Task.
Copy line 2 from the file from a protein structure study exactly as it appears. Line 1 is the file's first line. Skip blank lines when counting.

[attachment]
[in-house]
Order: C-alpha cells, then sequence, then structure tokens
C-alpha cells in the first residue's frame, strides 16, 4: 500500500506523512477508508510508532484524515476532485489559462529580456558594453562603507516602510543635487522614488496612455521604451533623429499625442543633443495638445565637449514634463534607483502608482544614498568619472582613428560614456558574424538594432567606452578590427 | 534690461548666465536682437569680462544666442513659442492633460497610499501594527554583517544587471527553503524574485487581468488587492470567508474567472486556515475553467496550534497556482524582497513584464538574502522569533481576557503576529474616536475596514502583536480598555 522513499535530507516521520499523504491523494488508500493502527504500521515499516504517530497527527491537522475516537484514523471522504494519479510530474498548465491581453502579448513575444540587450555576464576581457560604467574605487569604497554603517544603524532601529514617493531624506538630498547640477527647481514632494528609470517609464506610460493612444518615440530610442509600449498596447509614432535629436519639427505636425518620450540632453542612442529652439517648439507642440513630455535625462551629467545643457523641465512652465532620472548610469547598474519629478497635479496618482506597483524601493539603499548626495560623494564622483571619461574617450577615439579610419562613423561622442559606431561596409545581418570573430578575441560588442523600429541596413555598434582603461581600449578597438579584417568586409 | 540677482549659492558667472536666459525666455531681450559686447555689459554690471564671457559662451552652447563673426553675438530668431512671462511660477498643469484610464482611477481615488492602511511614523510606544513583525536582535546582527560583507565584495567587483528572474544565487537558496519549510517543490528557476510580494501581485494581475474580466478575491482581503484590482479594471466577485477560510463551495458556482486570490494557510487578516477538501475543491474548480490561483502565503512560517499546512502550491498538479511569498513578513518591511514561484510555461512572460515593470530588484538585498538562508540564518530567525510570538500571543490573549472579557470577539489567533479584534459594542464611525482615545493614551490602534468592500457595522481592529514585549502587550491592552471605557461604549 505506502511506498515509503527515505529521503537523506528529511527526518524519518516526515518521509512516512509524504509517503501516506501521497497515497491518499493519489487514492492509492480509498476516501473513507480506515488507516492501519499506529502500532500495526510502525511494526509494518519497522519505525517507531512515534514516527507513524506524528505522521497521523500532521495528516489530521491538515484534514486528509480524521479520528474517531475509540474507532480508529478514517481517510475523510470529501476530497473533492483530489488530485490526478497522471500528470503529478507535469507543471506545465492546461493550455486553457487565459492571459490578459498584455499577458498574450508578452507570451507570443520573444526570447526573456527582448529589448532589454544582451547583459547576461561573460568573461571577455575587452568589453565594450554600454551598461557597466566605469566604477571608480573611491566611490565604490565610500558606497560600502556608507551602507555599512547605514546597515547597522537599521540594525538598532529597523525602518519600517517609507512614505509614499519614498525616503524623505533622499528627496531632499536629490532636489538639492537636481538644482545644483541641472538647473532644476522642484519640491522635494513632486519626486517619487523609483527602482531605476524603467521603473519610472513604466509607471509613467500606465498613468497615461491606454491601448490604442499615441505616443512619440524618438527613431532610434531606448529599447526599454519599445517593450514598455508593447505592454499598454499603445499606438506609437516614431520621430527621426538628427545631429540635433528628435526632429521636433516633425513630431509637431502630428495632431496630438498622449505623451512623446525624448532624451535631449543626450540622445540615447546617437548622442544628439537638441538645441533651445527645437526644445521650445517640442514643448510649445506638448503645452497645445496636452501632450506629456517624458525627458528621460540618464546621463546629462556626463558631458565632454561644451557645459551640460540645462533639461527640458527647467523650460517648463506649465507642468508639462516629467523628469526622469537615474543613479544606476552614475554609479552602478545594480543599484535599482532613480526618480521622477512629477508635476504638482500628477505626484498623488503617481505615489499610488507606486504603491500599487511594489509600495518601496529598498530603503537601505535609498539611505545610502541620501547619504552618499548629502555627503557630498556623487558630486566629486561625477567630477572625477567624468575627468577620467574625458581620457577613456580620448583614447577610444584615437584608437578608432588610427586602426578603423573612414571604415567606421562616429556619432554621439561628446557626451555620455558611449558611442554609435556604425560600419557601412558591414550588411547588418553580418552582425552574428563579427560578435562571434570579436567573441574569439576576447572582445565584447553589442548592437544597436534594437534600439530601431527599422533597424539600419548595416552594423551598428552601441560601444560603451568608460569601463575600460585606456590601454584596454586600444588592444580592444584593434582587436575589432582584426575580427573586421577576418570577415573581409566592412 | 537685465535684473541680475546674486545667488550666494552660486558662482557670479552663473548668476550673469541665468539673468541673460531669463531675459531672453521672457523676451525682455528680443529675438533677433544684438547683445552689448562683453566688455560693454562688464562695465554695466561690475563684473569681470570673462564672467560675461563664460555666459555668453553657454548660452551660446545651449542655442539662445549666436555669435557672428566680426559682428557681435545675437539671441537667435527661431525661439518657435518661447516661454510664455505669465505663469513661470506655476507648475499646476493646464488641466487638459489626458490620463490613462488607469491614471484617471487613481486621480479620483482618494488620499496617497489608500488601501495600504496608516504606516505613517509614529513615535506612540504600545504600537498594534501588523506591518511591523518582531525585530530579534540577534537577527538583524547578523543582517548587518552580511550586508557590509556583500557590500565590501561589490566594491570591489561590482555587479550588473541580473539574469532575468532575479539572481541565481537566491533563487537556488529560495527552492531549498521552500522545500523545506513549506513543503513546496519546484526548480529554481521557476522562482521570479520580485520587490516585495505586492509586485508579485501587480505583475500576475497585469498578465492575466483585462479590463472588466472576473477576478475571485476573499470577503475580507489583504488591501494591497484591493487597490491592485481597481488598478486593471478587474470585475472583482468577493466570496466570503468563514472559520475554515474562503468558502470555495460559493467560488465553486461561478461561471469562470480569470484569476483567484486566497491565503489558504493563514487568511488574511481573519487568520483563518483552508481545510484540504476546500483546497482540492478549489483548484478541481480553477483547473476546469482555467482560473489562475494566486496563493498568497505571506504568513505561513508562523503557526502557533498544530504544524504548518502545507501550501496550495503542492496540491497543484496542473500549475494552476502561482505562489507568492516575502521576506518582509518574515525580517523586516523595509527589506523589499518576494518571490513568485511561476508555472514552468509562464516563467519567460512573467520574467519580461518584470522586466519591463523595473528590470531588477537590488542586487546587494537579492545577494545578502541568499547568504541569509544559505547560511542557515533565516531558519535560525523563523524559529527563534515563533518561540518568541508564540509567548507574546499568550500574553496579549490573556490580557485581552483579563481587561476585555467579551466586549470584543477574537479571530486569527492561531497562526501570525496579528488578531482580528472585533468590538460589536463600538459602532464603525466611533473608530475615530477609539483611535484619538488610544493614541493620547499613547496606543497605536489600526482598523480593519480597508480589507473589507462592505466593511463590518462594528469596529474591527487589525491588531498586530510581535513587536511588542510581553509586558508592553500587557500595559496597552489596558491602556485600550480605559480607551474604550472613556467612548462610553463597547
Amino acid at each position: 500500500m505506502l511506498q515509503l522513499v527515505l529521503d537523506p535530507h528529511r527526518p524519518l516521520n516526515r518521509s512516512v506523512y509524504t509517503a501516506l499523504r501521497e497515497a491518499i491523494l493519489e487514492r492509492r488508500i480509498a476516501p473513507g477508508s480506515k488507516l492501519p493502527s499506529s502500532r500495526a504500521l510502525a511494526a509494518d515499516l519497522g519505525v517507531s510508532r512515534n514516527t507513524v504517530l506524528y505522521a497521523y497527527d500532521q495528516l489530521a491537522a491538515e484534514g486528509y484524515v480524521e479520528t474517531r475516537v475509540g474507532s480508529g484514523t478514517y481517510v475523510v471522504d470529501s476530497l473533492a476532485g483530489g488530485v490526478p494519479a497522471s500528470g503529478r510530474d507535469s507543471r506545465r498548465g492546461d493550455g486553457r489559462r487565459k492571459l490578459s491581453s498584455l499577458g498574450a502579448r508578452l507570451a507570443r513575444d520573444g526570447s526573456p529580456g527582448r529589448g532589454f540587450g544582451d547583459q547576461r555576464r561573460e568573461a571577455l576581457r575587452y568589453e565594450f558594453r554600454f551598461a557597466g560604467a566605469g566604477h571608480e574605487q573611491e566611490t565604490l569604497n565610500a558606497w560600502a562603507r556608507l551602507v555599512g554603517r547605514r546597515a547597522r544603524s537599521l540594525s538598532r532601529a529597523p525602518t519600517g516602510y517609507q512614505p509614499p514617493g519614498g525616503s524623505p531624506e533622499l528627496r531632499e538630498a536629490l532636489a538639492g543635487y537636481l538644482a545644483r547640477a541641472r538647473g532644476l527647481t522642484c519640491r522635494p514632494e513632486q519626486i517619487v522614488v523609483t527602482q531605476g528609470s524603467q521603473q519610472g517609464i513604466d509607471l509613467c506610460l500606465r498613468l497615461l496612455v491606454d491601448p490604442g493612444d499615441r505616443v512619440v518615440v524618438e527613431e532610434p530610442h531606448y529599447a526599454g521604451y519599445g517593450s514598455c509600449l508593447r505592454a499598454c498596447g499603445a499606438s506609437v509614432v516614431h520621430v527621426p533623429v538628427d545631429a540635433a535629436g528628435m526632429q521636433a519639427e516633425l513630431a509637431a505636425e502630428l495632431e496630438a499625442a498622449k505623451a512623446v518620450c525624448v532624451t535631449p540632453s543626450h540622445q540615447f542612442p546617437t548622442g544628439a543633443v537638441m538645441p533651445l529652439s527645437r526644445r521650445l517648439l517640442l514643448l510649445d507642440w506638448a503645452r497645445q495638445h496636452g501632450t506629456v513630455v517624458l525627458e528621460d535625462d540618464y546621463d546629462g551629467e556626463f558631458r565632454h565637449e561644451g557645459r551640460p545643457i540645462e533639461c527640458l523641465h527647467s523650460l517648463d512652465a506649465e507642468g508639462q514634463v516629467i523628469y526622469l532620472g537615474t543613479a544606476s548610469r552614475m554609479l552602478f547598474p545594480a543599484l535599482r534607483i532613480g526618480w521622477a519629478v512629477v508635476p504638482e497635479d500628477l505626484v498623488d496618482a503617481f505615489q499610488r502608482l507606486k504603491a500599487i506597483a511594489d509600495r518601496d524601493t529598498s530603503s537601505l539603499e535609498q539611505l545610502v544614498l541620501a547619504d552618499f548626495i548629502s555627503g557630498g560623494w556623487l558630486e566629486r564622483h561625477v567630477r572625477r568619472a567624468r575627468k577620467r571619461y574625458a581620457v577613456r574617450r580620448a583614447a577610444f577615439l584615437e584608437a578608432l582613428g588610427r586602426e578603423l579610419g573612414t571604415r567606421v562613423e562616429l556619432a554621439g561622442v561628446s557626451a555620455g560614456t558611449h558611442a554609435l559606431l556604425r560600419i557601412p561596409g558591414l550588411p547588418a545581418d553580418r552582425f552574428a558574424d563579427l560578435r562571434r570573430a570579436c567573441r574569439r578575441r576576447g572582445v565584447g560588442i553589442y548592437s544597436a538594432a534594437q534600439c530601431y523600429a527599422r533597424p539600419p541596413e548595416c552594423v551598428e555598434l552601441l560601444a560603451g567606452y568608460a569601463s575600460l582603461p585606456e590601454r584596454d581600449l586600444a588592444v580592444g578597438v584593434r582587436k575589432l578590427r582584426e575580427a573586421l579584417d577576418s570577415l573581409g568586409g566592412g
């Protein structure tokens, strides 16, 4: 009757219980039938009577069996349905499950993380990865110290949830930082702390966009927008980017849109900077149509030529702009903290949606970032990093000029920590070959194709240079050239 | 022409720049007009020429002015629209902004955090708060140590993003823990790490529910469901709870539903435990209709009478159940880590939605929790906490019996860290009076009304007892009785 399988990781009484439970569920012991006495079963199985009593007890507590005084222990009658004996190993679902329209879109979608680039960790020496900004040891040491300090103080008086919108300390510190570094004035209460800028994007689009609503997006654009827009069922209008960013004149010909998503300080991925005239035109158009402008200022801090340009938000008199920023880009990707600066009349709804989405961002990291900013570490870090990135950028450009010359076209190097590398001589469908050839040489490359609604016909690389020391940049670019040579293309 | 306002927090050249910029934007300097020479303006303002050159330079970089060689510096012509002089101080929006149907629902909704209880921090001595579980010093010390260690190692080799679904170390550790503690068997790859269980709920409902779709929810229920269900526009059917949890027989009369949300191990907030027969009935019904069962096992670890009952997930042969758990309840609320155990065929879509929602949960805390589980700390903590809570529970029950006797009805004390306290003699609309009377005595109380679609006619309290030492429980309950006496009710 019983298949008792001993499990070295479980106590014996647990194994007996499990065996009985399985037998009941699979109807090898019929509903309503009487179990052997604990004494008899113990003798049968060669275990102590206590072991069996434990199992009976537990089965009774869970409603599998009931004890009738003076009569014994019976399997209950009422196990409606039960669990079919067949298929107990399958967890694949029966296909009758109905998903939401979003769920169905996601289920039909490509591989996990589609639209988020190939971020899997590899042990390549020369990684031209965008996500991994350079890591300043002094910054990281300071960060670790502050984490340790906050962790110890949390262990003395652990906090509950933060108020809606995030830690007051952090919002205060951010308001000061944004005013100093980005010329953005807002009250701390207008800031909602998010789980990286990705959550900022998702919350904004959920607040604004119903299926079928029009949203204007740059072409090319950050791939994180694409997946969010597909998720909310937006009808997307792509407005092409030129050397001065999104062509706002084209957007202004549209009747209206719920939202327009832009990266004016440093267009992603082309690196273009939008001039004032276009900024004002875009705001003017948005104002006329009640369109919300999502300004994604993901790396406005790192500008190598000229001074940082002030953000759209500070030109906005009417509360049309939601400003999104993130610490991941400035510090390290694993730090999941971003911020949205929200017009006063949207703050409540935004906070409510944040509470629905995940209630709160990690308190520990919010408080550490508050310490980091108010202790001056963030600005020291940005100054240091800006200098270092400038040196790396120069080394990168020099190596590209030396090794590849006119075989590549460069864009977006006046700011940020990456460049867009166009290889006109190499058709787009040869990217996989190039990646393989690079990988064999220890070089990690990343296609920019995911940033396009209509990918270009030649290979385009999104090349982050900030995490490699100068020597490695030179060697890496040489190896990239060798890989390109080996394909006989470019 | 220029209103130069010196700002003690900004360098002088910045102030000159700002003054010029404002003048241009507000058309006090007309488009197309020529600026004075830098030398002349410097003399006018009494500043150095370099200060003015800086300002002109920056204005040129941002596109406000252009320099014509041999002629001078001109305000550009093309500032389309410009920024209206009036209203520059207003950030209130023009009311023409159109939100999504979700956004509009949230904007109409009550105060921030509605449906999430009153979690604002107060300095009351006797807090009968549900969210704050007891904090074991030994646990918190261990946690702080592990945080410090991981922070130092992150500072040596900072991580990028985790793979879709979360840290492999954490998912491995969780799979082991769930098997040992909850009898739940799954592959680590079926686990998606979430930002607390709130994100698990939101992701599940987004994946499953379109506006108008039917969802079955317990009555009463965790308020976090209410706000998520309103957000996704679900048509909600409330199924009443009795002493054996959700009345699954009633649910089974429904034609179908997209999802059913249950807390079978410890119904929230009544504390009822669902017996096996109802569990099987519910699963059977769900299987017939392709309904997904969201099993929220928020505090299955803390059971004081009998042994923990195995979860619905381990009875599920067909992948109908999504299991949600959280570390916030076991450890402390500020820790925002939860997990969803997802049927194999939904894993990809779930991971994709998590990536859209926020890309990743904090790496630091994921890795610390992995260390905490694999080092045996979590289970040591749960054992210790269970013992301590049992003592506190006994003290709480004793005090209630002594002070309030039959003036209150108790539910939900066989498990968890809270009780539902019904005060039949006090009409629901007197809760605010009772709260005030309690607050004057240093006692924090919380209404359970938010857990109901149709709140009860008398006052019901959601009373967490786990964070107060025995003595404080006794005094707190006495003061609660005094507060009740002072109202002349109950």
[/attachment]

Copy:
Order: C-alpha cells, then sequence, then structure tokens